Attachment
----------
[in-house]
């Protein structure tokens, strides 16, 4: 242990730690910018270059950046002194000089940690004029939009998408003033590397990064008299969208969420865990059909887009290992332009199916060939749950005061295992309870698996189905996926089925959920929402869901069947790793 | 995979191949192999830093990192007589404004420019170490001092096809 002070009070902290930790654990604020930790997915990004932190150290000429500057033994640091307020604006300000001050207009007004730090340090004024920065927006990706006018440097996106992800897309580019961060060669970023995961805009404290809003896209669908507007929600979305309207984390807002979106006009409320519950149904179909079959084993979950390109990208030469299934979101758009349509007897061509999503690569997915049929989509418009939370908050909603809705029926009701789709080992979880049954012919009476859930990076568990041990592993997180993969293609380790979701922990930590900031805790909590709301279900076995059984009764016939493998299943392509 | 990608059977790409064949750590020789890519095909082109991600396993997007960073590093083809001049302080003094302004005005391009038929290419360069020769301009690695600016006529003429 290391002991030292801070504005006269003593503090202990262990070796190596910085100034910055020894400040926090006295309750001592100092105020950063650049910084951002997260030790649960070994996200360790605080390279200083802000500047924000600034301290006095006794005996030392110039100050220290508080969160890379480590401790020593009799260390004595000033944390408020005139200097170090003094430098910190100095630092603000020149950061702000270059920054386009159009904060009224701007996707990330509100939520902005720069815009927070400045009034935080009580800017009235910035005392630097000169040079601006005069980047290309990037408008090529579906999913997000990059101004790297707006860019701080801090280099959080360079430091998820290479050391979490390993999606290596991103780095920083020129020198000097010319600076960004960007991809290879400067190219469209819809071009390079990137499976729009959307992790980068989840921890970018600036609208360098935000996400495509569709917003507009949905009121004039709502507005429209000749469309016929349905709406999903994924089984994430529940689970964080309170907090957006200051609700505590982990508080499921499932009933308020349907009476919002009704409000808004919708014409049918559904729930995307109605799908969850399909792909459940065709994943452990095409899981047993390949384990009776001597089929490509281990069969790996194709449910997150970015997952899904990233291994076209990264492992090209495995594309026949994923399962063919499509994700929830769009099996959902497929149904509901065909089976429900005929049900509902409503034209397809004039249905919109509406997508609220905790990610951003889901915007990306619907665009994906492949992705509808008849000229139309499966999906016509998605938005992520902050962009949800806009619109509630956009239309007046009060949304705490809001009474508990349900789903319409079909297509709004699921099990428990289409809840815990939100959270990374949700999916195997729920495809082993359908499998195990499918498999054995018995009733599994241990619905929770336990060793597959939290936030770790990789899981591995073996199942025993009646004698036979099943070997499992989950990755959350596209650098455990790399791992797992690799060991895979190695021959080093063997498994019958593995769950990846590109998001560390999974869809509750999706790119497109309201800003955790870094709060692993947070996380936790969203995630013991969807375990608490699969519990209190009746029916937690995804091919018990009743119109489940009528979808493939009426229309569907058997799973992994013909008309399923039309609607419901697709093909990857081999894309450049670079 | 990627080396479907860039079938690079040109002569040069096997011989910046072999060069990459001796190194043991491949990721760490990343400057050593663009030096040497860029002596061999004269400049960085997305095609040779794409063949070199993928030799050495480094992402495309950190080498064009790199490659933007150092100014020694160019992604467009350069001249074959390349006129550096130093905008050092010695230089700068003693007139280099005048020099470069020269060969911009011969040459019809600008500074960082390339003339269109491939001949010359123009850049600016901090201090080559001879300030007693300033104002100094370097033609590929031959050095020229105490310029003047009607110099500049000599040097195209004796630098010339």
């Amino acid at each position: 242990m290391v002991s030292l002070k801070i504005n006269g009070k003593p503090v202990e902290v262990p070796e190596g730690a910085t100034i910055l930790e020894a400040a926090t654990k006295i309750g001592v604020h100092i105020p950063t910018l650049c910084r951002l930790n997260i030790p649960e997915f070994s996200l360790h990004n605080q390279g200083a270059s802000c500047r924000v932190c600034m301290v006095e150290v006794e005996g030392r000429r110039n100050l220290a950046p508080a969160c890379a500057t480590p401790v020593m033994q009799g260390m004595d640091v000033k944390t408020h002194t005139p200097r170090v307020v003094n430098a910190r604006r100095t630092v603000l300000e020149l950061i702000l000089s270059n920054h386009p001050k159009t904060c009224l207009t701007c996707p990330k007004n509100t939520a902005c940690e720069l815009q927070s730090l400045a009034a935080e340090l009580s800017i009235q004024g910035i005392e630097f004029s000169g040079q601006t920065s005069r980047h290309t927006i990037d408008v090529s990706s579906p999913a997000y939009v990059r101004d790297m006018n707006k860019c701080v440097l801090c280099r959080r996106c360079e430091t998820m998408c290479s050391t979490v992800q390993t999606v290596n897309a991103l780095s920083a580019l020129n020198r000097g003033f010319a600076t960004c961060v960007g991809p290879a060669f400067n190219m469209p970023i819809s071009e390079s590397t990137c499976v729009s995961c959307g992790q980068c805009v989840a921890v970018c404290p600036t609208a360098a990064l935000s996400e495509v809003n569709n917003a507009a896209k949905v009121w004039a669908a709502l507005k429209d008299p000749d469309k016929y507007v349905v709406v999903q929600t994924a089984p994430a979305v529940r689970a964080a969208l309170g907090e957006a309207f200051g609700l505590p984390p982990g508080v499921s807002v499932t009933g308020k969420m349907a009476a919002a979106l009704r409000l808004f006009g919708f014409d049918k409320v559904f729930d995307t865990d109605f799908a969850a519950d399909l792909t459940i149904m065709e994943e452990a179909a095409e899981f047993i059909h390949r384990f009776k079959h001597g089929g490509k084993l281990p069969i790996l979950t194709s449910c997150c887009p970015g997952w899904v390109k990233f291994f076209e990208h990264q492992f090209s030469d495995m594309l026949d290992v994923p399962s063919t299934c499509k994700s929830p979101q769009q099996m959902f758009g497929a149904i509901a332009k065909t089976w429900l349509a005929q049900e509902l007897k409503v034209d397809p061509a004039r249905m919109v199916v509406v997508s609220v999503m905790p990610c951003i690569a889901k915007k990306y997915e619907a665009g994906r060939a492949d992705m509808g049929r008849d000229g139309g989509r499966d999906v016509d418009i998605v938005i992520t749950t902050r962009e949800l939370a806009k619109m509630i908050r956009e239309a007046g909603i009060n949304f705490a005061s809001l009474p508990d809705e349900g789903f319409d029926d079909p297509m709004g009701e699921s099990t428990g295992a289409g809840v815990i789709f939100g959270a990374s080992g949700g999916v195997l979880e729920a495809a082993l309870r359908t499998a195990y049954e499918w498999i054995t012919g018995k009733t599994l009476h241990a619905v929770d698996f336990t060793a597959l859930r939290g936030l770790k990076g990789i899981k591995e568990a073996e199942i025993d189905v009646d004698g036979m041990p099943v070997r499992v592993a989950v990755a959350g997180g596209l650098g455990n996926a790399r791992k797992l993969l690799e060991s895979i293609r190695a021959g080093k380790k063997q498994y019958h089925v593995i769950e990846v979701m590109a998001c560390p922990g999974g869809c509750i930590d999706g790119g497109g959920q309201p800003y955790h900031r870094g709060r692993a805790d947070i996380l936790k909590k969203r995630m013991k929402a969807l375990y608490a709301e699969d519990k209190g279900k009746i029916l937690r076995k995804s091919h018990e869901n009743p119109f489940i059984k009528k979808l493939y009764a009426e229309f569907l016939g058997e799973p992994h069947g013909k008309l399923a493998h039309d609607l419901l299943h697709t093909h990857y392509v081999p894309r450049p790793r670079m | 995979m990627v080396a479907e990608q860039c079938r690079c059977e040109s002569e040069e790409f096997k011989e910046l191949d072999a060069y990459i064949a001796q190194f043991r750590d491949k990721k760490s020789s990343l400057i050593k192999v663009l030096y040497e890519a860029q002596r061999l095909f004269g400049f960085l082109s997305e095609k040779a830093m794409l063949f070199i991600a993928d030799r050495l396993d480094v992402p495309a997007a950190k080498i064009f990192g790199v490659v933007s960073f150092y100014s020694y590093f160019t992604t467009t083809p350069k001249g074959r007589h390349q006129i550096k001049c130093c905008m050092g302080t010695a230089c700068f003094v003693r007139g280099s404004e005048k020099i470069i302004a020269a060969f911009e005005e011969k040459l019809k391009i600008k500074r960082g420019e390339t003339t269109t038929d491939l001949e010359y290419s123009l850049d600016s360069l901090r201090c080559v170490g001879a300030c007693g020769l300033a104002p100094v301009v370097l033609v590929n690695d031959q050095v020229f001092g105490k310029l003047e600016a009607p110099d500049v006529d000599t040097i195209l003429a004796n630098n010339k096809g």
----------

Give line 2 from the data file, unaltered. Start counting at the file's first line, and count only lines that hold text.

């Protein structure tokens, strides 16, 4: 242990730690910018270059950046002194000089940690004029939009998408003033590397990064008299969208969420865990059909887009290992332009199916060939749950005061295992309870698996189905996926089925959920929402869901069947790793 | 995979191949192999830093990192007589404004420019170490001092096809 002070009070902290930790654990604020930790997915990004932190150290000429500057033994640091307020604006300000001050207009007004730090340090004024920065927006990706006018440097996106992800897309580019961060060669970023995961805009404290809003896209669908507007929600979305309207984390807002979106006009409320519950149904179909079959084993979950390109990208030469299934979101758009349509007897061509999503690569997915049929989509418009939370908050909603809705029926009701789709080992979880049954012919009476859930990076568990041990592993997180993969293609380790979701922990930590900031805790909590709301279900076995059984009764016939493998299943392509 | 990608059977790409064949750590020789890519095909082109991600396993997007960073590093083809001049302080003094302004005005391009038929290419360069020769301009690695600016006529003429 290391002991030292801070504005006269003593503090202990262990070796190596910085100034910055020894400040926090006295309750001592100092105020950063650049910084951002997260030790649960070994996200360790605080390279200083802000500047924000600034301290006095006794005996030392110039100050220290508080969160890379480590401790020593009799260390004595000033944390408020005139200097170090003094430098910190100095630092603000020149950061702000270059920054386009159009904060009224701007996707990330509100939520902005720069815009927070400045009034935080009580800017009235910035005392630097000169040079601006005069980047290309990037408008090529579906999913997000990059101004790297707006860019701080801090280099959080360079430091998820290479050391979490390993999606290596991103780095920083020129020198000097010319600076960004960007991809290879400067190219469209819809071009390079990137499976729009959307992790980068989840921890970018600036609208360098935000996400495509569709917003507009949905009121004039709502507005429209000749469309016929349905709406999903994924089984994430529940689970964080309170907090957006200051609700505590982990508080499921499932009933308020349907009476919002009704409000808004919708014409049918559904729930995307109605799908969850399909792909459940065709994943452990095409899981047993390949384990009776001597089929490509281990069969790996194709449910997150970015997952899904990233291994076209990264492992090209495995594309026949994923399962063919499509994700929830769009099996959902497929149904509901065909089976429900005929049900509902409503034209397809004039249905919109509406997508609220905790990610951003889901915007990306619907665009994906492949992705509808008849000229139309499966999906016509998605938005992520902050962009949800806009619109509630956009239309007046009060949304705490809001009474508990349900789903319409079909297509709004699921099990428990289409809840815990939100959270990374949700999916195997729920495809082993359908499998195990499918498999054995018995009733599994241990619905929770336990060793597959939290936030770790990789899981591995073996199942025993009646004698036979099943070997499992989950990755959350596209650098455990790399791992797992690799060991895979190695021959080093063997498994019958593995769950990846590109998001560390999974869809509750999706790119497109309201800003955790870094709060692993947070996380936790969203995630013991969807375990608490699969519990209190009746029916937690995804091919018990009743119109489940009528979808493939009426229309569907058997799973992994013909008309399923039309609607419901697709093909990857081999894309450049670079 | 990627080396479907860039079938690079040109002569040069096997011989910046072999060069990459001796190194043991491949990721760490990343400057050593663009030096040497860029002596061999004269400049960085997305095609040779794409063949070199993928030799050495480094992402495309950190080498064009790199490659933007150092100014020694160019992604467009350069001249074959390349006129550096130093905008050092010695230089700068003693007139280099005048020099470069020269060969911009011969040459019809600008500074960082390339003339269109491939001949010359123009850049600016901090201090080559001879300030007693300033104002100094370097033609590929031959050095020229105490310029003047009607110099500049000599040097195209004796630098010339």